In Thomaston, A Couple Saves a Classic Maine Schooner Just in Time for Its Centennial

After a painstaking restoration, the Hindu is about to hit the water again as it sails toward its second century.

Josh Rowan and Erin Desmond (seated), in Thomaston with the crew restoring their historic schooner Hindu
Josh Rowan and Erin Desmond (seated), in Thomaston with the crew restoring their historic schooner Hindu.
By Nora Saks
Photos by Dave Waddell
From our June 2024 issue

The first time Josh Rowan laid eyes on Hindu was in 2007, when he agreed to captain it for a friend who ran a charter company in the Florida Keys and Massachusetts. The 1925 schooner had been partially restored at the time, and Rowan was immediately smitten. “I thought, what a gorgeous boat,” he recalls. “A boat has two things, form and function, and with Hindu they’re really well-balanced. At that point, I’d probably sailed on 300 different boats and seen thousands, and she was my favorite.” 

After Rowan’s friend wound up in a legal dispute with a business partner, though, the elegant old vessel was repossessed by the bank and, still in need of significant repairs, left neglected. Rowan next saw Hindu a few years later, in Key West. It was chained to a marina dock, infested with wood-eating shipworms, sinking ever so slightly with every passing day. “Mushrooms were growing out the back,” he says, “and you could put a pencil through the planks.”

Views of the work in progress earlier this year.

Rowan had grown up sailing and, at age 15, started his own charter company, specializing in Key West sunset sails. His passion for commercial seafaring, though, started to wane in his late 20s, and he was thinking of leaving the business — until he fell in love with Hindu. In 2011, he and his father, Bill, went in together on purchasing the boat, and once it was seaworthy again, it became the centerpiece of a Provincetown- and Key West–based fleet they christened Hindu Charters.

The hull had received patchwork fixes over the years, and the boat would at some point require a thorough restoration, but a freak accident eventually moved up the timeline. In 2020, Rowan and his now-wife, Erin Desmond, manager of Hindu Charters, were sailing through Long Island Sound when they struck a submerged yacht. Hindu sprang a leak and limped back to Provincetown. From there, they motored all the way to the midcoast town of Thomaston, pumping out water as they went, then had the schooner trucked a short way to a lot on the side of Route 1, where it has spent the past four years.

For Hindu, the trip to Maine was a homecoming. Along with the official state sailing vessel, Bowdoin (based at Castine’s Maine Maritime Academy), and the Rockland charter vessel Ladona, it’s one of only a handful of remaining schooners by famed designer William Hand Jr., and it was constructed at what’s now Hodgdon Yachts, in East Boothbay. At 63 feet long, with two masts, Hindu was initially a grand pleasure craft named Princess Pat. It changed hands and names twice more before an entrepreneur purchased it in 1938, sailed it to India on spice-trading expeditions, and bestowed its present name. Then, during World War II, Hindu was painted battleship gray, equipped with a 50-caliber machine gun, and commissioned by the government to stalk German U-boats. After the war, it found new purpose as a sightseeing boat, stalking whales in Cape Cod Bay, and it has plied the tourist trade ever since.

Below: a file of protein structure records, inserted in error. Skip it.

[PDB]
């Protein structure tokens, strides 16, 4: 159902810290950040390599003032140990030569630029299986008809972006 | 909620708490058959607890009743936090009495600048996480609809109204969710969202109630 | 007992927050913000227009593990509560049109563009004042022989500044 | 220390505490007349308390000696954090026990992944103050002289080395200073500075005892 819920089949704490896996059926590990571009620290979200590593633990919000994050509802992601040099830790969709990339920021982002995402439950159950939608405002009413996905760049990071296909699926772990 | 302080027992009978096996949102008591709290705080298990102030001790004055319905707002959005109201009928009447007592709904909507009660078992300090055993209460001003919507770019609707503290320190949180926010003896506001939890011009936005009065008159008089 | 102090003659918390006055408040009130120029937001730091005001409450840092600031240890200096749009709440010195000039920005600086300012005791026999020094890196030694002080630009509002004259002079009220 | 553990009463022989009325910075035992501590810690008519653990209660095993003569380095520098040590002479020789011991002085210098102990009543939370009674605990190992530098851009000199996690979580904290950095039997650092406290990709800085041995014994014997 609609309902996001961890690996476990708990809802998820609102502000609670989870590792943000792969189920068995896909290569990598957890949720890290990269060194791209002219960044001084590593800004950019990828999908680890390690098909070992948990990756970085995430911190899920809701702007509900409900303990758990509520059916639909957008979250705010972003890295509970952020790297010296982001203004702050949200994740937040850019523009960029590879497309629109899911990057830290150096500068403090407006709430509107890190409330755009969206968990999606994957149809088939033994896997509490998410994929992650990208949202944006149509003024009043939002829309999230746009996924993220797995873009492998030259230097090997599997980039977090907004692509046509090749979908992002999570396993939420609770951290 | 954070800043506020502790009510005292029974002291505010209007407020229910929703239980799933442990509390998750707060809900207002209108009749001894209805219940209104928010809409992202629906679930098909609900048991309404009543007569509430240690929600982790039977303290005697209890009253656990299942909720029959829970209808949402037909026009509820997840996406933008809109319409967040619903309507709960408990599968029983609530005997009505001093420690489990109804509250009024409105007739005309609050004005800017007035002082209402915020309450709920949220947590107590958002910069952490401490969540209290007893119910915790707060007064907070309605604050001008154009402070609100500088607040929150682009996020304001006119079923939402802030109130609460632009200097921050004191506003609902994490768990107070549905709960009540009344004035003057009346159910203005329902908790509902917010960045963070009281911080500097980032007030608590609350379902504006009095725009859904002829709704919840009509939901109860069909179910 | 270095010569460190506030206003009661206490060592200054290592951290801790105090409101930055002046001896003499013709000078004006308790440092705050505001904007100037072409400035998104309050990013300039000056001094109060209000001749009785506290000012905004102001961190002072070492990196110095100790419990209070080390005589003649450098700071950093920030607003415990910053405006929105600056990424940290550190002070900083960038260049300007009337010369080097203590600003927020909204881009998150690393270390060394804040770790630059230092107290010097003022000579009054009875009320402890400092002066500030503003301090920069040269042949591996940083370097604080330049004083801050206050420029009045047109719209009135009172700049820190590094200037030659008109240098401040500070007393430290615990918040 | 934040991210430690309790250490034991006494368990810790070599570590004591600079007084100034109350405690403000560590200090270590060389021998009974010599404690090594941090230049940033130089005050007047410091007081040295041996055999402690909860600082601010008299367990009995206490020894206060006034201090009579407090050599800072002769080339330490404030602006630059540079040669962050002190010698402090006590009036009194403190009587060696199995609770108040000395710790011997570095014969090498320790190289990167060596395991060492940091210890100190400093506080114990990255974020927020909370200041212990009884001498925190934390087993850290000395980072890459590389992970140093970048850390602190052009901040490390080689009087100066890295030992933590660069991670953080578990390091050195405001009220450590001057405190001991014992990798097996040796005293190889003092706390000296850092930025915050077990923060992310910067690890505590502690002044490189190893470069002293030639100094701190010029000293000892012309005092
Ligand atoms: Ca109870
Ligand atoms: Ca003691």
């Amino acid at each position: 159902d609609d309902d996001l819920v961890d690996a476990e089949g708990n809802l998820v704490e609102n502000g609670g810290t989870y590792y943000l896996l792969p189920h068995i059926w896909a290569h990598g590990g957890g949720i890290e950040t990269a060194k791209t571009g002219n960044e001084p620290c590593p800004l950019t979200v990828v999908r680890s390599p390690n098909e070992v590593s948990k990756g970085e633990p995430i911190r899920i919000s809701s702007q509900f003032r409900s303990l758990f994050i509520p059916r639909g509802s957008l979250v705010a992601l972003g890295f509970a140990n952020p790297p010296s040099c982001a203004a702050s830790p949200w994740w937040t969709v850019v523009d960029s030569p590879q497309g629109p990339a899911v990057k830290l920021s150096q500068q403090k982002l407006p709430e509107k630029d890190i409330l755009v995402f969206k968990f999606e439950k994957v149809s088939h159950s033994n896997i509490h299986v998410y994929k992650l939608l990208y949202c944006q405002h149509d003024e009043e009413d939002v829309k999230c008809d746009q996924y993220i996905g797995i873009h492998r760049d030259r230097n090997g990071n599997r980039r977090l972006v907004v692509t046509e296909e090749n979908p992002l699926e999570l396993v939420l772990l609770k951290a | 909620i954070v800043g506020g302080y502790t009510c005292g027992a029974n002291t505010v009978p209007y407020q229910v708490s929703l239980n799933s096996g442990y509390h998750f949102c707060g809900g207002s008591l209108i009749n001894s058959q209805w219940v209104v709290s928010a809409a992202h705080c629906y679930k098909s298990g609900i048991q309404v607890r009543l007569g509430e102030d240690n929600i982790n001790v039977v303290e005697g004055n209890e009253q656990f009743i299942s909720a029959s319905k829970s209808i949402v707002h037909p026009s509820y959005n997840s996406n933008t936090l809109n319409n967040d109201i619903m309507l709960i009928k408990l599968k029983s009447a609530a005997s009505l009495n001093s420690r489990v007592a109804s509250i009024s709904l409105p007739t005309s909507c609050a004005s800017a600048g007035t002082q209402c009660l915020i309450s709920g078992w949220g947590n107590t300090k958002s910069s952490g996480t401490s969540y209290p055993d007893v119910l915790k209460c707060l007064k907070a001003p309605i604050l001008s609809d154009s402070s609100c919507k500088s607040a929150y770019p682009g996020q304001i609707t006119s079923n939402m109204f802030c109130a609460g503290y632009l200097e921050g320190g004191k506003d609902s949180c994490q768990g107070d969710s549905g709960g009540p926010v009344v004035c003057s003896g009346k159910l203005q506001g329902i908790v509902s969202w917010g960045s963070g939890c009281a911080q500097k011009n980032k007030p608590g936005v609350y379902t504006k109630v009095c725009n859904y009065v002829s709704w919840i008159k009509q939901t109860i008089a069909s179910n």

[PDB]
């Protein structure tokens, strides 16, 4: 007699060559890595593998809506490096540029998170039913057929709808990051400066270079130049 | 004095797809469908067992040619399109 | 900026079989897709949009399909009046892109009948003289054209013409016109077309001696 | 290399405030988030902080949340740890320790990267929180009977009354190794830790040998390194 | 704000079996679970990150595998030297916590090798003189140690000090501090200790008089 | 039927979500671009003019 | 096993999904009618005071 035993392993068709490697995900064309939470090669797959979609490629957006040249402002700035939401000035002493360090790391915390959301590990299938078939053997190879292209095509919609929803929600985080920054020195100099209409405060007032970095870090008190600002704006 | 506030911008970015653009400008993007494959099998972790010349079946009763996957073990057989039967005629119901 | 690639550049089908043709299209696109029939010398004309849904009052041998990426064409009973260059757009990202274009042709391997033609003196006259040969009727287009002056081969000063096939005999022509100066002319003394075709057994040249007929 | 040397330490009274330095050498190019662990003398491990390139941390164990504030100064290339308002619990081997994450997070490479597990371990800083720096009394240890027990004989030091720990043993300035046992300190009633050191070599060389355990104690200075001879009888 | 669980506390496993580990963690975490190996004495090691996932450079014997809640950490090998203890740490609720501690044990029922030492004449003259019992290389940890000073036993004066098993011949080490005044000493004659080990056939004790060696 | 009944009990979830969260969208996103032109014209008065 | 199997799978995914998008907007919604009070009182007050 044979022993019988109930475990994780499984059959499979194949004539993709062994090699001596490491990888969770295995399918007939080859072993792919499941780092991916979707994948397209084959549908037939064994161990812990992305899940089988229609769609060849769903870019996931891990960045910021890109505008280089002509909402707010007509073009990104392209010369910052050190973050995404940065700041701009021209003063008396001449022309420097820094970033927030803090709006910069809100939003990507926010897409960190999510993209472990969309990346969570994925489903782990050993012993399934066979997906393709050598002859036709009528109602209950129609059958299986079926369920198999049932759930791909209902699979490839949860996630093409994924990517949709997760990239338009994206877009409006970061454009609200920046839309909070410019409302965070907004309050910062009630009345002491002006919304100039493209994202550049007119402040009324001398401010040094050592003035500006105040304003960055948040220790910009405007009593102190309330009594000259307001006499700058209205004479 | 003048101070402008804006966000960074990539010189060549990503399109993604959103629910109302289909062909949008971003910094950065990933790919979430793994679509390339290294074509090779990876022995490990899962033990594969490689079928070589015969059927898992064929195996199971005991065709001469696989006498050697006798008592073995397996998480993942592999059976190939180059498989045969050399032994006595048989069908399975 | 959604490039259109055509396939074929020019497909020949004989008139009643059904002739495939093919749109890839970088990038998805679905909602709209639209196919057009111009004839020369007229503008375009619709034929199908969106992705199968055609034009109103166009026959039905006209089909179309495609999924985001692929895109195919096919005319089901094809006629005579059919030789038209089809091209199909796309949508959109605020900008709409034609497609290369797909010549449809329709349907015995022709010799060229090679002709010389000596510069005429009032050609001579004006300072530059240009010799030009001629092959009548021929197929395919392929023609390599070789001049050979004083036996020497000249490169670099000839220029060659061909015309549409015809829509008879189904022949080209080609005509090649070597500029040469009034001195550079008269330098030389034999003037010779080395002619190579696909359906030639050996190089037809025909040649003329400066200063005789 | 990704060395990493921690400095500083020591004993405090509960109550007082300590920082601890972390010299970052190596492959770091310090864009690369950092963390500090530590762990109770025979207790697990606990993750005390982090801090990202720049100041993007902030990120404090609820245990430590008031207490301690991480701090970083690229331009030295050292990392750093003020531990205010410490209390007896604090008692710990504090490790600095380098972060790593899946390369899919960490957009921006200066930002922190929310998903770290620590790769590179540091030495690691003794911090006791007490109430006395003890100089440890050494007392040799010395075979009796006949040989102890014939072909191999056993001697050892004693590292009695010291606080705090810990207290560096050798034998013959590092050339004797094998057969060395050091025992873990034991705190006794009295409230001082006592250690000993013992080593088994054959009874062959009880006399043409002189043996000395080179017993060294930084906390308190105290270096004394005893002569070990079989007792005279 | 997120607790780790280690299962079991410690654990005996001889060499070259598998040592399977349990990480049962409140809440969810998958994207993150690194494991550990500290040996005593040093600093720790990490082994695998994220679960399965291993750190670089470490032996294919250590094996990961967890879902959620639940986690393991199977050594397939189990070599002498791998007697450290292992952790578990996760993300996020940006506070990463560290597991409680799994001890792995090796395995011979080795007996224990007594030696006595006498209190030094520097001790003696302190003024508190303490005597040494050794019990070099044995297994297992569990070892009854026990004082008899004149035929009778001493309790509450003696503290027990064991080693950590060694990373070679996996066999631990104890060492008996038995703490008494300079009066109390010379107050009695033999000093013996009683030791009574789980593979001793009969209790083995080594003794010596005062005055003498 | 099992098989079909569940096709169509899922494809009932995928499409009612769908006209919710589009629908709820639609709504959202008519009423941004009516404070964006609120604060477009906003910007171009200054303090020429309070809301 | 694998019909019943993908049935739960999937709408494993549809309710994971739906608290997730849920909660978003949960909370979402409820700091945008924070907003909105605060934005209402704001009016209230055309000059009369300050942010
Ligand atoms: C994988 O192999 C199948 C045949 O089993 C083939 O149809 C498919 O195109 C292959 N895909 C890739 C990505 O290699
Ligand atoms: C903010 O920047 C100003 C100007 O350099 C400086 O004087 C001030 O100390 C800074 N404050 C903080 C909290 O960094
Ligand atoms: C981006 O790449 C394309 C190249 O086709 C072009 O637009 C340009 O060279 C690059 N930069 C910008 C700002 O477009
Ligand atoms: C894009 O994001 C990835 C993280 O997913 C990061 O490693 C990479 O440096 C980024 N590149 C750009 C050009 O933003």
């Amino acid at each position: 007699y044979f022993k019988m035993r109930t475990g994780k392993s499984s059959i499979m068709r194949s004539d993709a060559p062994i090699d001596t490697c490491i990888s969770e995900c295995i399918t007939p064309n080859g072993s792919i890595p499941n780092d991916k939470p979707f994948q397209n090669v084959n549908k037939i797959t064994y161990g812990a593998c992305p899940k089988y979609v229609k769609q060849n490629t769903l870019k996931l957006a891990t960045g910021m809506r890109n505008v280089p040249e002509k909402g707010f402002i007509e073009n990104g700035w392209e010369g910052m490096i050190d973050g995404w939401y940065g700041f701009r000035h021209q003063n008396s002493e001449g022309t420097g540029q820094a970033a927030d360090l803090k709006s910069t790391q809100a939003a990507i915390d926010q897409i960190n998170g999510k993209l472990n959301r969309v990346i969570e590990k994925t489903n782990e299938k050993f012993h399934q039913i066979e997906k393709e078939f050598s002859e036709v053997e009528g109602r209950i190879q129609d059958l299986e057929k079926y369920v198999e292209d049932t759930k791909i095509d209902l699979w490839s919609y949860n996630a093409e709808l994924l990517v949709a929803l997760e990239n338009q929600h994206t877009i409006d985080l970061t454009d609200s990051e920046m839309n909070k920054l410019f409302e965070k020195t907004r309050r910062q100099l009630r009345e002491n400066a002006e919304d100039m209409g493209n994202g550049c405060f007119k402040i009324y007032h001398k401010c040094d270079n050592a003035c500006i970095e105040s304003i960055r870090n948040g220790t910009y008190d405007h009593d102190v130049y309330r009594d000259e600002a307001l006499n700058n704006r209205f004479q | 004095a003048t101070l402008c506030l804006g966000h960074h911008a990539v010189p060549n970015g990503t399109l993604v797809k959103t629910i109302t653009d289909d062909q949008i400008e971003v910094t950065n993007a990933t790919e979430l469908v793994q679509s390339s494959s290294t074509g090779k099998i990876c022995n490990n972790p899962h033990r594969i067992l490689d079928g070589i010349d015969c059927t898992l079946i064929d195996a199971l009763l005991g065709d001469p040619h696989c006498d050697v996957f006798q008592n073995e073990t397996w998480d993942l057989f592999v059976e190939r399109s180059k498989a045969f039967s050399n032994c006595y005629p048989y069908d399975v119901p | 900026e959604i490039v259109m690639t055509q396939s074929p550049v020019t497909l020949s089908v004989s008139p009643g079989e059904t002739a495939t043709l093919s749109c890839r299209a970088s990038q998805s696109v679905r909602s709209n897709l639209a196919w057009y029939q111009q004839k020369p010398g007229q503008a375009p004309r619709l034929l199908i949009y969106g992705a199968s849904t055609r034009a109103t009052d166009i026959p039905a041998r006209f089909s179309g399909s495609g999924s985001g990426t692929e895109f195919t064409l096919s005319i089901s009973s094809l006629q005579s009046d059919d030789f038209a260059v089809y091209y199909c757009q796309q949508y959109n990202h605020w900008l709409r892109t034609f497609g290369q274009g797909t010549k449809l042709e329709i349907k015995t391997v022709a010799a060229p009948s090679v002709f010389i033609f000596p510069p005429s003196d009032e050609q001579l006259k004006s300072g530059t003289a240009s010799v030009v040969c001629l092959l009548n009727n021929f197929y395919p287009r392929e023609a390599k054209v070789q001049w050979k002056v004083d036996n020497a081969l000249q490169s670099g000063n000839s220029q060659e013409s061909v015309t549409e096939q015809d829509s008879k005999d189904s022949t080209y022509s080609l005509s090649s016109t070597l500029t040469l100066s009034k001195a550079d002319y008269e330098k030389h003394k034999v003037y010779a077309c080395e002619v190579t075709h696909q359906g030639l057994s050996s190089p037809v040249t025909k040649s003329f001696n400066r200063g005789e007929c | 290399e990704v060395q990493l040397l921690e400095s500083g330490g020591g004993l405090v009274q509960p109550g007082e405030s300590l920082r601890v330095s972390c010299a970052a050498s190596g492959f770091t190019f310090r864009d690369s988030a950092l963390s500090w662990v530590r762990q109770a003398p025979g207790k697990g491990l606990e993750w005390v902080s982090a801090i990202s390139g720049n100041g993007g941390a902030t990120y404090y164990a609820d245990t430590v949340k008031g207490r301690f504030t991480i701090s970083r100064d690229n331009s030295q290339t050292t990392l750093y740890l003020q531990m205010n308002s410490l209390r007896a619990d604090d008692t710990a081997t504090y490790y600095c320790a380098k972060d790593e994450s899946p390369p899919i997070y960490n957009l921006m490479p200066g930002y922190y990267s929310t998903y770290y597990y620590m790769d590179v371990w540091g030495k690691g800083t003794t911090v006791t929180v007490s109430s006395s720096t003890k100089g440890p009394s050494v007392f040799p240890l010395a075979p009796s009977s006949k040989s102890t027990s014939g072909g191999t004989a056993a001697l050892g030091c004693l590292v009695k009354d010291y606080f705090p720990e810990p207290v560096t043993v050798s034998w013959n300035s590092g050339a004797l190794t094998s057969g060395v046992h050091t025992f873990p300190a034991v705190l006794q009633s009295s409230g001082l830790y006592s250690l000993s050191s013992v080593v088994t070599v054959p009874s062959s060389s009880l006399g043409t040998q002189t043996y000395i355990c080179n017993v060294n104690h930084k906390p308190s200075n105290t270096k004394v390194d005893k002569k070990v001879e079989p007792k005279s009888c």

Rowan and Desmond brought the damaged Hindu back to its home state because Maine is one of the few places with a critical mass of skilled craftspeople who understand old wooden boats. To lead the repairs, they hired shipwrights Simon Larson and Mike Rodgers, whose past projects include rehabbing Ladona. In Thomaston, Hindu has been enclosed in a timber-frame, plastic-wrapped barn, which makes it feel a bit like a giant ship in a bottle. Almost the entire hull, wooden keel, and decking needed to be reconstructed, each frame, plank, and bung removed while battens preserved all of the schooner’s original contours. “If you do that, then it’s a rebuild, not a replica, because you’ve never lost the soul of the boat,” Desmond says. “It would have been way easier, and cheaper, to just start from scratch, but there’s something to be said for doing things right and doing things well, even if it means years of your life.”

blueprints of the Schooner Hindu
Detailed blueprints helped ensure that, as Desmond put it, the “soul of the boat” was preserved. 

When construction wraps, the crew will rig up the sails in time for a June 15 celebration to kick off Hindu’s centennial year. The boat will slip back into the water in Thomaston, Rowan and Desmond will break a bottle of champagne across the bow, and a few weeks later, they’ll sail back to Provincetown, where Hindu will resume its career as one of the longest-running charter boats on the Eastern Seaboard. “Whatever lies ahead,” Rowan says, “we won’t let her die on our watch.”

The public is invited to a June 15 celebration of Hindu’s relaunching, in Thomaston, at Lyman-Morse (84 Knox St.) and the neighboring Slipway restaurant (24 Public Landing). Visit sailasyouare.org for more information.

May 2024, Down East Magazine

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